As a business owner, you’ll often require the help of a professional in subject matters beyond your expertise. Your first urge may be to hire someone in-house. However, this may not be the most effective solution.
After all, there are costs involved with hiring new employees. Additionally, you may find you don’t truly have enough work to justify a new hire.
How to manage outsourced projects
Running a small business — a marketing agency — has allowed me to be on both sides of the vendor-client relationship. I’ve often needed additional help in areas where I lack expertise.
After a few new hire failures, I realized that hiring to fit every small need wasn’t the smartest move. So instead, I looked for vendors to fulfill niche roles. Today, I work with a variety of partners that allow me — and the rest of my employees — to concentrate on what we do best, without worrying about overhead and challenges associated with recruiting and hiring for temporary and small roles.
However, outsourcing projects to contractors, partners or vendors comes with its own unique challenges. Here are four things I’ve learned about maximizing outsourced relationships.
1. Set goals early
Regardless of what you’re outsourcing, it’s crucial to set goals from the start. Whether you’re contracting a bookkeeper to maintain your books, a PR company to boost press or a recruiter to find new talent, discuss your goals and provide a time frame. Additionally, paint the picture for what success looks like.
Help your contractor make efficient decisions from the start. Failure to do so means your contractor will be left guessing; and waste both your time and money.
2. Identify expectations
Expectations are essential for any successful relationship. In my experience, setting expectations for both parties is the key to outsourcing success. This means both parties should identify expectations for the daily workflow.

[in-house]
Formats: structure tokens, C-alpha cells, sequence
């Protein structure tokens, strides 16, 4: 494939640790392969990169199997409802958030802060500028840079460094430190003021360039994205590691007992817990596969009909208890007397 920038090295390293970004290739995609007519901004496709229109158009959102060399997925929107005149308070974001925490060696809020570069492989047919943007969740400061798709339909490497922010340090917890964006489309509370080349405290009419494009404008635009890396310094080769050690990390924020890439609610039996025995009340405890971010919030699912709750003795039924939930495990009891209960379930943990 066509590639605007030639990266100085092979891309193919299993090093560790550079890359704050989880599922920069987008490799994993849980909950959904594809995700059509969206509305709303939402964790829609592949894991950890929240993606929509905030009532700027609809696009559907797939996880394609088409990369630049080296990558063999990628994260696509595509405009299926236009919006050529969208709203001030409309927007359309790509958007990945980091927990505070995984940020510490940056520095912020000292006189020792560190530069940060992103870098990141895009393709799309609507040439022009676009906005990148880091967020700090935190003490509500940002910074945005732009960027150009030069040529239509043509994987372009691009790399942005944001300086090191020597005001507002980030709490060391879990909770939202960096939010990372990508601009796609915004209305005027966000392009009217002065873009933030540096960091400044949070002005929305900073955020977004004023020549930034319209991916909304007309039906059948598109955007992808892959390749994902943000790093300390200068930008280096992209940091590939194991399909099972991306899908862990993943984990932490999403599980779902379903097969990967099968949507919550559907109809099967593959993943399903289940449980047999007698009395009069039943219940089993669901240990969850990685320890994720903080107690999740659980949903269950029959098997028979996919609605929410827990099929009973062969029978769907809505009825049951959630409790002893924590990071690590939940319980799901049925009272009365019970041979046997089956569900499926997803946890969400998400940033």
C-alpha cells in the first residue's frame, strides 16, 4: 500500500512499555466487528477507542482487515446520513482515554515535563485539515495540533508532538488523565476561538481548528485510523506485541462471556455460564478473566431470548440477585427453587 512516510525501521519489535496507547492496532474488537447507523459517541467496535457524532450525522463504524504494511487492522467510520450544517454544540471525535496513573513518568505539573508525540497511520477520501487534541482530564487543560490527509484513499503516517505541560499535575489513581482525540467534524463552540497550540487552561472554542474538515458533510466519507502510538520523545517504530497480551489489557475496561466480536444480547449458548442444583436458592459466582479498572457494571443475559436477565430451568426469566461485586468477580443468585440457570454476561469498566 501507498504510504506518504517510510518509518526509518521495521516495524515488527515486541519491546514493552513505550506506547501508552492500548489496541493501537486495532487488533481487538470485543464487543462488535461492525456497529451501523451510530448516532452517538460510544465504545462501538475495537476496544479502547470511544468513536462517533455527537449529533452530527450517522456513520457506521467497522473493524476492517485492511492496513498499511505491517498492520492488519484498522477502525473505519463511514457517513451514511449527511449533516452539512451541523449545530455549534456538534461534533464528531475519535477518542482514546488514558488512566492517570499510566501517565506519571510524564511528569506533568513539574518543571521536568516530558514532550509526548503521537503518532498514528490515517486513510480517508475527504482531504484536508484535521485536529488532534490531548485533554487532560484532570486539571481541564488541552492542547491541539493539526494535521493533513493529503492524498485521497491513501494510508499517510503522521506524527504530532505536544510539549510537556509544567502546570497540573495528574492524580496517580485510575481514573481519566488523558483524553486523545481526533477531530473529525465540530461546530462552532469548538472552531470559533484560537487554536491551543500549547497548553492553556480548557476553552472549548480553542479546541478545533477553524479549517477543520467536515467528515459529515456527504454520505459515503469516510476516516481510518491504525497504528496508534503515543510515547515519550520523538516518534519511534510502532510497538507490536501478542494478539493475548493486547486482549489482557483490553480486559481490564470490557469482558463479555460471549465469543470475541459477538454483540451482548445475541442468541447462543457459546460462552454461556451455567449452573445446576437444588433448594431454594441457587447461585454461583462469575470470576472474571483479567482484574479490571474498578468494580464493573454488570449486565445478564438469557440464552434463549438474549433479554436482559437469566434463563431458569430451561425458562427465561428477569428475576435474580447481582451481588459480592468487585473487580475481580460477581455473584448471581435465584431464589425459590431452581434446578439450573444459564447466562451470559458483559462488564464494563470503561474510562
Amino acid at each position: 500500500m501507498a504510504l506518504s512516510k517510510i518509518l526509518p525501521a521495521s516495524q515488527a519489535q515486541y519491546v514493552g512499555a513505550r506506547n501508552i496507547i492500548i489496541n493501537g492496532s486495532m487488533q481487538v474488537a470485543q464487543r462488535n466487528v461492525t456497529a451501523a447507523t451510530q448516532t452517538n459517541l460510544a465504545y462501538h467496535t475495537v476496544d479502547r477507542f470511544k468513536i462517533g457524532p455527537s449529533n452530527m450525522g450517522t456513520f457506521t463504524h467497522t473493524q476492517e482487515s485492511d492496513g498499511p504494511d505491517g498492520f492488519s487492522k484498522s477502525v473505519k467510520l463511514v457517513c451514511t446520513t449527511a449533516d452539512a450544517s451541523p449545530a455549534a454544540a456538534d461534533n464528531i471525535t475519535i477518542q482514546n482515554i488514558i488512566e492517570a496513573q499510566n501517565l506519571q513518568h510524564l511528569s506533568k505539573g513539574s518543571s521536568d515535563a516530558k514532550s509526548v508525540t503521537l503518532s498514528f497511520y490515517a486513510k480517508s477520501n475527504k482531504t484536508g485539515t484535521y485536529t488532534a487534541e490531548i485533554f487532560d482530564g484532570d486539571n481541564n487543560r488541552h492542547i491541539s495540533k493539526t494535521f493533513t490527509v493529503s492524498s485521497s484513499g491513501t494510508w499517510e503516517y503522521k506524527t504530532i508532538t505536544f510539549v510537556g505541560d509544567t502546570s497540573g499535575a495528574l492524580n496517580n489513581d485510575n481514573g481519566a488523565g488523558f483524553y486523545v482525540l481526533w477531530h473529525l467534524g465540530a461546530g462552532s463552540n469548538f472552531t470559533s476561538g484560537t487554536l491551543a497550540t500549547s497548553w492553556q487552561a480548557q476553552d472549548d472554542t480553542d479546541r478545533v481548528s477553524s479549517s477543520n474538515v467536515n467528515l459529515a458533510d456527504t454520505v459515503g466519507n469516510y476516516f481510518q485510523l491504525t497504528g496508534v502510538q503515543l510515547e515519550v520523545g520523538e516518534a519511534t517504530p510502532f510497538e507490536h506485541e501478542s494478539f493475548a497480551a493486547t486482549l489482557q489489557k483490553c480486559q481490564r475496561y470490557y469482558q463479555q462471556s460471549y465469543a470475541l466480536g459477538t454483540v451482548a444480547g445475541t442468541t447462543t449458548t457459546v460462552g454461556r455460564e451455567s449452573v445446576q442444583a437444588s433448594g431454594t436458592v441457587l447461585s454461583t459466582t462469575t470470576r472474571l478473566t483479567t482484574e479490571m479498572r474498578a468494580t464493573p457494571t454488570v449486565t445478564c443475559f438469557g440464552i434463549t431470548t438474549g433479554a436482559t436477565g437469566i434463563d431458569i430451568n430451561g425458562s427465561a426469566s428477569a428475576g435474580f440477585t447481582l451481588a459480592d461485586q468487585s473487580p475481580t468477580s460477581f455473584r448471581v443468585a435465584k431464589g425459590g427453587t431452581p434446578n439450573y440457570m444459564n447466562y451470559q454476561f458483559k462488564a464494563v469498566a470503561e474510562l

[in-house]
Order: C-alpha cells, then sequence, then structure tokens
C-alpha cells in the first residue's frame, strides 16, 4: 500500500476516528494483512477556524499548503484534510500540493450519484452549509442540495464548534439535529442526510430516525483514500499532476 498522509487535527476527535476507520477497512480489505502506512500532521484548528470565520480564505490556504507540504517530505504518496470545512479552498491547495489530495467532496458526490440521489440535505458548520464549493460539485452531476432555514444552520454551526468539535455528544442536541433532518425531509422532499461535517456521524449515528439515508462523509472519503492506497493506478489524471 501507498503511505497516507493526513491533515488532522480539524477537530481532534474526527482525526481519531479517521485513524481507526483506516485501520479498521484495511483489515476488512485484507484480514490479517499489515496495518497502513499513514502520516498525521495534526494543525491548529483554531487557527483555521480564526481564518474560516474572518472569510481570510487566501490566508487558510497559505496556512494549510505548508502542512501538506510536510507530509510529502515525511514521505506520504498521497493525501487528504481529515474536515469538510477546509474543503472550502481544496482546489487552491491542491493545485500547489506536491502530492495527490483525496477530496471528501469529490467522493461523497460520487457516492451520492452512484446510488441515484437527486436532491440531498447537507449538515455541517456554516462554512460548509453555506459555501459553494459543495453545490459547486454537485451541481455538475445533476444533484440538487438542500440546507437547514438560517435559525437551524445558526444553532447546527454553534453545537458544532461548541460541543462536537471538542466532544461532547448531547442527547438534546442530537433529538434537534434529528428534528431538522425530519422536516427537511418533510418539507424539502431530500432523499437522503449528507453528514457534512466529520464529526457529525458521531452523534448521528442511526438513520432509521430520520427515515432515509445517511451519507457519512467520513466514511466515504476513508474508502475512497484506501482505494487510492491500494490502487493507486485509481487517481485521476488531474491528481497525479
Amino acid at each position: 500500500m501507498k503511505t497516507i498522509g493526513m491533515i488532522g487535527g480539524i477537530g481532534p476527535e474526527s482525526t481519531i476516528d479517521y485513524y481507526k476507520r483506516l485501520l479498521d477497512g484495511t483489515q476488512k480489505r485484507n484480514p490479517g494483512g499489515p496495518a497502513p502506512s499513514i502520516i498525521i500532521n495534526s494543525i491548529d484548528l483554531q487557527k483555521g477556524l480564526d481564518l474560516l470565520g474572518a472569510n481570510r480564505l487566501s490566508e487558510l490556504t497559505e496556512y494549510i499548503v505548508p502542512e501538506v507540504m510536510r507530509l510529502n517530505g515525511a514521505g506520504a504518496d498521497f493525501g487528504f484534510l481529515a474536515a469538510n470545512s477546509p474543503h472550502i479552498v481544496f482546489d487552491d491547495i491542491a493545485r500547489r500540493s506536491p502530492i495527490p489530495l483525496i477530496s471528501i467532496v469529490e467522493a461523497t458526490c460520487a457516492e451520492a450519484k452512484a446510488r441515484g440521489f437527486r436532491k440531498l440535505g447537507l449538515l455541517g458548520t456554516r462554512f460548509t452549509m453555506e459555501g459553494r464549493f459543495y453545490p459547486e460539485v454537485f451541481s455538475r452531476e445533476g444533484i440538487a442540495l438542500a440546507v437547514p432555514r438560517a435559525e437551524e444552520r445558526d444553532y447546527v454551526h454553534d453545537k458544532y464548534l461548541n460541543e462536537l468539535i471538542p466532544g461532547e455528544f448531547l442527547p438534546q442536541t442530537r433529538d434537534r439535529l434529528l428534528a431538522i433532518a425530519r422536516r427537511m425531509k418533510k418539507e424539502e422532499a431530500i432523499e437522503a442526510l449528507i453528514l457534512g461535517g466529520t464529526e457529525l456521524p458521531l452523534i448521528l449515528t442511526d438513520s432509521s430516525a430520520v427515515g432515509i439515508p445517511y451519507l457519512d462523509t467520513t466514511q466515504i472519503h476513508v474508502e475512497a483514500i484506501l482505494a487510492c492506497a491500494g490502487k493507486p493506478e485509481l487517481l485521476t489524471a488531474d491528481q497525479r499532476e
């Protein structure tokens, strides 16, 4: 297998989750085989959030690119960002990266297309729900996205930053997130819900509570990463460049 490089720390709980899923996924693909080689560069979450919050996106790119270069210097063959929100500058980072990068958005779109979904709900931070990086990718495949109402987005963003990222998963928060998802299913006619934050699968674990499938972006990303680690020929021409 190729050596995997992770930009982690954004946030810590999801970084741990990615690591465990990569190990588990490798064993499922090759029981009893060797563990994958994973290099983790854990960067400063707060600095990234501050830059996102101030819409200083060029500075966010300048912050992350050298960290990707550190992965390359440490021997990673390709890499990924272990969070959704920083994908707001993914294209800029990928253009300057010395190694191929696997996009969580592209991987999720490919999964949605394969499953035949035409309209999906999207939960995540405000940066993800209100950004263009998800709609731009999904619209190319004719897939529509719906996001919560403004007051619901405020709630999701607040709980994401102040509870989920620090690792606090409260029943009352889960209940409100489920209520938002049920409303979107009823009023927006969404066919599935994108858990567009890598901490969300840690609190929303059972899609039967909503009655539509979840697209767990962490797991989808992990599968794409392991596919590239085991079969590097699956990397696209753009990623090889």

For instance, if you’re working with a content writer, they may require review and approval of pitches within a specific time frame to stay on track. Similarly, you might expect your IT contractor to proactively deal with all software and hardware updates and take full ownership and responsibility of cloud migration. Whatever the expectations, it’s important to set them up front. This makes it easy for all parties to stay on track and work collaboratively to achieve established goals.
3. Keep communication open
If clear expectations are critical for working relationships, so is communication. Without it, all else can fail. Communication ensures everything will go as planned. For my company, this has meant recap emails, reports, weekly calls, monthly meetings, etc.
The key is regular correspondence. Even when there are only a few things to recap, it’s important to develop a communication routine. This allows both parties to take a pulse check and discuss new initiatives for the future.
4. Don’t be afraid to recalibrate
Regularly assess and recalibrate your working relationship. While ending the relationship may sometimes seem easier than addressing changes in scope or direction, outsourced partners are often willing to make adjustments. Unlike finding a new vendor, you’ve already built a history and understanding that is hard to achieve in a short period of time.
The next time you find yourself in need of a professional to fulfill a specific role or to handle a particular project, you might discover that a freelance contractor, vendor, or agency might be your best solution. Not only will you get the expertise you need, but it will also come with your own terms.
This article has been edited.
As the founder and CEO of OneIMS and Clickx, Solomon Thimothy has built his career around his passion for helping other businesses grow an online presence and thrive in the digital world. Solomon works with clients big and small to develop uniquely customized and highly-effective marketing strategies that meet every company’s individual goals. Connect with @sthimothy on Twitter.
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